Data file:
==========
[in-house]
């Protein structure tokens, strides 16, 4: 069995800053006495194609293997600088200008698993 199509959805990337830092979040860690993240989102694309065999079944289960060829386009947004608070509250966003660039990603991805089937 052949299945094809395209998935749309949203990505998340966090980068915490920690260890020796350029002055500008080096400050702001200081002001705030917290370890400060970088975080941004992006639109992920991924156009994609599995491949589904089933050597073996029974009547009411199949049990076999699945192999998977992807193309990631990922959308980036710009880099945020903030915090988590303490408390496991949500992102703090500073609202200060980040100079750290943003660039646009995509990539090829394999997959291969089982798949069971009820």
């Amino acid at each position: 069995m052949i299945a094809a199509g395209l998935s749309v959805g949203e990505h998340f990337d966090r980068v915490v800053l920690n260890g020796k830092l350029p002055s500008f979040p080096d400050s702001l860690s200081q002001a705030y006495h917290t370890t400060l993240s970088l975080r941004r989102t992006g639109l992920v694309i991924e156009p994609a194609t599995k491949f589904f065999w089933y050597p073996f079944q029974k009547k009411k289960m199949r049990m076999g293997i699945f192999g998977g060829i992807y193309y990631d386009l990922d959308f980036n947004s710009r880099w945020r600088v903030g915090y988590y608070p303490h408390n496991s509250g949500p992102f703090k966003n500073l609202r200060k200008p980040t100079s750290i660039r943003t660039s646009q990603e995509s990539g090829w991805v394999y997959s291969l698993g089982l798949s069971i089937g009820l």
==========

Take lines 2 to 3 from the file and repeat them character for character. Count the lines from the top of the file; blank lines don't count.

């Protein structure tokens, strides 16, 4: 069995800053006495194609293997600088200008698993 199509959805990337830092979040860690993240989102694309065999079944289960060829386009947004608070509250966003660039990603991805089937 052949299945094809395209998935749309949203990505998340966090980068915490920690260890020796350029002055500008080096400050702001200081002001705030917290370890400060970088975080941004992006639109992920991924156009994609599995491949589904089933050597073996029974009547009411199949049990076999699945192999998977992807193309990631990922959308980036710009880099945020903030915090988590303490408390496991949500992102703090500073609202200060980040100079750290943003660039646009995509990539090829394999997959291969089982798949069971009820």
């Amino acid at each position: 069995m052949i299945a094809a199509g395209l998935s749309v959805g949203e990505h998340f990337d966090r980068v915490v800053l920690n260890g020796k830092l350029p002055s500008f979040p080096d400050s702001l860690s200081q002001a705030y006495h917290t370890t400060l993240s970088l975080r941004r989102t992006g639109l992920v694309i991924e156009p994609a194609t599995k491949f589904f065999w089933y050597p073996f079944q029974k009547k009411k289960m199949r049990m076999g293997i699945f192999g998977g060829i992807y193309y990631d386009l990922d959308f980036n947004s710009r880099w945020r600088v903030g915090y988590y608070p303490h408390n496991s509250g949500p992102f703090k966003n500073l609202r200060k200008p980040t100079s750290i660039r943003t660039s646009q990603e995509s990539g090829w991805v394999y997959s291969l698993g089982l798949s069971i089937g009820l």